We’ll probably get a mini LED Surface Pro one day that delivers far higher brightness and even deeper colour. But we’re not at a place where the Surface Pro 8 seems bereft without one. It’s a great screen.
Keyboard and touchpad
The Surface Pro 8 gets a new stylus, called the Slim Pen 2. It has a rounded rectangular barrel, a button at its top used to quick-launch an app of your choice, and it connects to the tablet wirelessly. This means you don’t have to be floating just off the screen surface for this button to do its thing.
It needs a battery as a result, and this charges wirelessly whenever you place it in the divot in the keyboard base. Smart and painless.
Tactile feedback is also new for this generation. A little haptic motor inside the stylus fires when you “ink” using the pen, to emulate the feel of a real pen being drawn across paper. While it’s not going to trick your brain into thinking you have a real paintbrush or marker between your fingers, it does add something to the experience, and the pen has the usual 4096 levels of pressure sensitivity and supports tilt recognition for more refined input in art apps.
The keyboard base, which we have already said is a must-have accessory, is mostly just as we remember it last time around. While our wonderment that Microsoft managed to make a tablet keyboard that feels just as good to type on as many laptop keyboards has dissipated, typing on this thing is still largely a joy.
There’s a reasonable amount of travel, typing feels fast, and the sheer quality of the action is just ridiculously nice considering we’re looking at something not much thicker than some tablet screen protector cases.
Even the touchpad is impressive. While not huge, the pad’s surface is ultra-smooth textured glass, and the easy-to-press but quality feel of the clicker shames many a laptop.
The keyboard keys are backlit too and, like last time, the keyboard has an Alcantara finish. This is a synthetic suede, hard-wearing and soft to the touch.
We always have to have a little moan about how you need to buy a keyboard separately when you get a Surface Pro, unless you find a bundle. And that these keyboards are always a little more expensive than you’d like. However, Microsoft does mostly justify the price with the quality and breadth of features here.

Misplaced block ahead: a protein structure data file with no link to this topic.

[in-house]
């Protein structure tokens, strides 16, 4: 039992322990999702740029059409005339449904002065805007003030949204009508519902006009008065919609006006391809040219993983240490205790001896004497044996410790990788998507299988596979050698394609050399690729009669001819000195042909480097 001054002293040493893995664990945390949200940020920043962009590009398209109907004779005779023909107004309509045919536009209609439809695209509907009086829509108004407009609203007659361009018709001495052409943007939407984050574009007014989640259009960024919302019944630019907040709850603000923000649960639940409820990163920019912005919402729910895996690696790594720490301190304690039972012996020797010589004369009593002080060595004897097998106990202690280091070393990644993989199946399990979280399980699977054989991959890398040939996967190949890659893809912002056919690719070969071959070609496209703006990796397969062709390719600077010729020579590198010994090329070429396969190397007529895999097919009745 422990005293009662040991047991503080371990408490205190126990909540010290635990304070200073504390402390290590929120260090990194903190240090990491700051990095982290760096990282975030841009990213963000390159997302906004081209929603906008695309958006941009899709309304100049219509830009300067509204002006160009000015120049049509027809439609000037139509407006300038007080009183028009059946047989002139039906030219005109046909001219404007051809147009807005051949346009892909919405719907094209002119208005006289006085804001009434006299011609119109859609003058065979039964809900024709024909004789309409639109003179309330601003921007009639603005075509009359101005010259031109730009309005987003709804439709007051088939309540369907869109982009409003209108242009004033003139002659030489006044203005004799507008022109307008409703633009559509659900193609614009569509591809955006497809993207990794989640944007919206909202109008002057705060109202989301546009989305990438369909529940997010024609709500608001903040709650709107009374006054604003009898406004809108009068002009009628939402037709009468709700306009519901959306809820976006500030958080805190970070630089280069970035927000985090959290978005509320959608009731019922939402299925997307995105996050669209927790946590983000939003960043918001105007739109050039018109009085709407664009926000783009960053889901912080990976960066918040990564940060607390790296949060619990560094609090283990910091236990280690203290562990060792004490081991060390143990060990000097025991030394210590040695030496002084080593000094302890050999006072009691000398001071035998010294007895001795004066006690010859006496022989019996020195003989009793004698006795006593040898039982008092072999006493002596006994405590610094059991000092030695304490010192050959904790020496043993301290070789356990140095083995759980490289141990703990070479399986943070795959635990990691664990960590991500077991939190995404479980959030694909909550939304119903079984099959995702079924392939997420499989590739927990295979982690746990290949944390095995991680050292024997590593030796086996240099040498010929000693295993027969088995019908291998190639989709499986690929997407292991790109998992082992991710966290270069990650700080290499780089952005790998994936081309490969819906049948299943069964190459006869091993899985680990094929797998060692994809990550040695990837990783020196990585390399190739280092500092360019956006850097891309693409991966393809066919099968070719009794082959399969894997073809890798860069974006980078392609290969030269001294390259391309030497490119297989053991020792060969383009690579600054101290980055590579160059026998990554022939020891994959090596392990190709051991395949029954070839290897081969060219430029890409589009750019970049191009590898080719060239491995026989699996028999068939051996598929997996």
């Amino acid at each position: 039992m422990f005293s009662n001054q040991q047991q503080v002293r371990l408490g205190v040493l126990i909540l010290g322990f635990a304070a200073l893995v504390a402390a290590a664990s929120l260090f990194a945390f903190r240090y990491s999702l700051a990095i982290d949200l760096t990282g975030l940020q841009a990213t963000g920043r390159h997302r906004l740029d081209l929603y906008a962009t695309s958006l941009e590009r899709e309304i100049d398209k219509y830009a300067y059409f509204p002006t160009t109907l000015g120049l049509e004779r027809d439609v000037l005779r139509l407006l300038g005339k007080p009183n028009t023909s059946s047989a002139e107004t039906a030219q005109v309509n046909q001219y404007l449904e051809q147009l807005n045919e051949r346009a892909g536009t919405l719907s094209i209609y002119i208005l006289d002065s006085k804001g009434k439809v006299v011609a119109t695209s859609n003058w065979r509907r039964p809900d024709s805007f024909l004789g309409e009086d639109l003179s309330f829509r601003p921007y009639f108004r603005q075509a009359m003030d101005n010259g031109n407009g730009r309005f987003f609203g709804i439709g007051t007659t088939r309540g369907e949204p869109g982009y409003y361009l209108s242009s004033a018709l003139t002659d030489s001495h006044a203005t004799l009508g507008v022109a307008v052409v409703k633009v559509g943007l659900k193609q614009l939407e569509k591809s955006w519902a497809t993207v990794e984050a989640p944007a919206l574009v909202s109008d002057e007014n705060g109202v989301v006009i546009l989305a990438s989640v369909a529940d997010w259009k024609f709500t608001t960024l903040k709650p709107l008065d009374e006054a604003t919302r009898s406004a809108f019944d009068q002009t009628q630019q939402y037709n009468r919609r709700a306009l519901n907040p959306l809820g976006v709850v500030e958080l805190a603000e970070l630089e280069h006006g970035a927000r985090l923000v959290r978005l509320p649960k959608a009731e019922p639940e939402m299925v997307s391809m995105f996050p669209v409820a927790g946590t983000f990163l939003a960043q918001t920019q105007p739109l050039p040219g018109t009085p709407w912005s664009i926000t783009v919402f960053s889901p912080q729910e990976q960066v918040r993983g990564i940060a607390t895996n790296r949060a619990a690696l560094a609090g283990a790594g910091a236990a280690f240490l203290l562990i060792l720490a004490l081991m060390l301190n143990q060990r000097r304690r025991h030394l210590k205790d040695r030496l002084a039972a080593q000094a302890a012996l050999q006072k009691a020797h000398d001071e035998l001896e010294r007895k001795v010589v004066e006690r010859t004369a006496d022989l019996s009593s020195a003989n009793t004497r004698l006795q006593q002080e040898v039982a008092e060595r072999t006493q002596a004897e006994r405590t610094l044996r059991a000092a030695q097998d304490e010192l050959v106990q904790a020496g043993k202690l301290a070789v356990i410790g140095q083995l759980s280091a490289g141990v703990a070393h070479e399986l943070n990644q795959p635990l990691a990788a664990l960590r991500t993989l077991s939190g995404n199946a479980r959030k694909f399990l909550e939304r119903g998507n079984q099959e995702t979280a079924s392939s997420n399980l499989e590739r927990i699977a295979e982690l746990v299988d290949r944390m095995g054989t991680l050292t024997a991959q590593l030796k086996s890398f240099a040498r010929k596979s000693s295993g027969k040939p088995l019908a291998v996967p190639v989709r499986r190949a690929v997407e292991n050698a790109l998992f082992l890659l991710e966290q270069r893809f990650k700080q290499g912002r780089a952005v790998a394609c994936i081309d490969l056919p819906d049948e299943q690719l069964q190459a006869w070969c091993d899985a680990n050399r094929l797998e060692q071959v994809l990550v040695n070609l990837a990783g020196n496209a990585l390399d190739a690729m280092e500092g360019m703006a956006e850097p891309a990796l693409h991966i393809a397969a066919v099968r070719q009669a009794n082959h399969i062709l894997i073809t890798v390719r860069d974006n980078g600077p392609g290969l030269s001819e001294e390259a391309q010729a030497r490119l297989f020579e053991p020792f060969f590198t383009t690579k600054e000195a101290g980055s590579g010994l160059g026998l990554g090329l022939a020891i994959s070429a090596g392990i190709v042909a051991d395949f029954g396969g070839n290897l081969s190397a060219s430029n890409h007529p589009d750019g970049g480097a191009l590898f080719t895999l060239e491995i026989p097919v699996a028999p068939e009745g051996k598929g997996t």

It’s worth bearing in mind what working with the Surface Pro 8 is like, though. If you have a solid surface to work on, it can feel much like working on a laptop. As we write this, though, the keyboard is perched on our legs with the kickstand sort of resting over the kneecaps. In certain situations it’s just not as comfortable to use as a normal slim and light laptop. But hey, it still works.
Ready to game
If the iPad Pro with M1 CPU hadn’t come along and ruined Microsoft’s fun, we could say the Surface Pro 8 was almost unreasonably powerful considering how small and portable it is. Like plenty of laptops twice times its weight and thickness, it uses 11th Generation Intel Core i5 and i7 CPUs.
The Dell XPS 13 uses the same chipset family, for example.
Intel Xe graphics is the biggest change for this generation. And the Surface Pro 8 even gets an extra boost in this area, because it has the upgraded Intel Core i7-1185G7 rather than the more common Core i7-1165G7. It has a slightly punchier version of the graphics chipset.
What you can draw out of this little thing with liberal use of the latest upscaling technologies is quite something. Control plays at up to 50fps, dipping to the mid-30s when there are lots of particle effects on-screen. And while that means running at Low graphics with the render resolution set to 1280 x 800 pixels, in-game upscaling does such a good job parts of the image almost look as though they are rendered at the much higher native resolution.
Play Metro 2033 Redux at 1620 x 1080 resolution and it runs between the low-30fps and 70fps at Very High. Or up to a blistering 120fps at Low, subject to lots of dips significantly below 100fps, because that’s what the game is like. Redux’d as it is, Metro 2033 is still a wobbly old dear.
Skyrim Special Edition runs in the mid-high 30s at 1080p, Medium graphics too. You’d see much higher figures in the original version. Skyrim does highlight an issue you may have with a few games, though. It doesn’t seem to like the display resolution, refusing to let you select a resolution in the full-screen mode, but it shouldn’t affect too many titles. Fingers crossed
The Surface Pro 8 also offers this sort of performance whether you are plugged into the mains or not. You don’t see this in gaming laptops with discrete graphics cards. Who needs a Steam Deck if you have a Surface Pro 8 and a wireless controller to hand?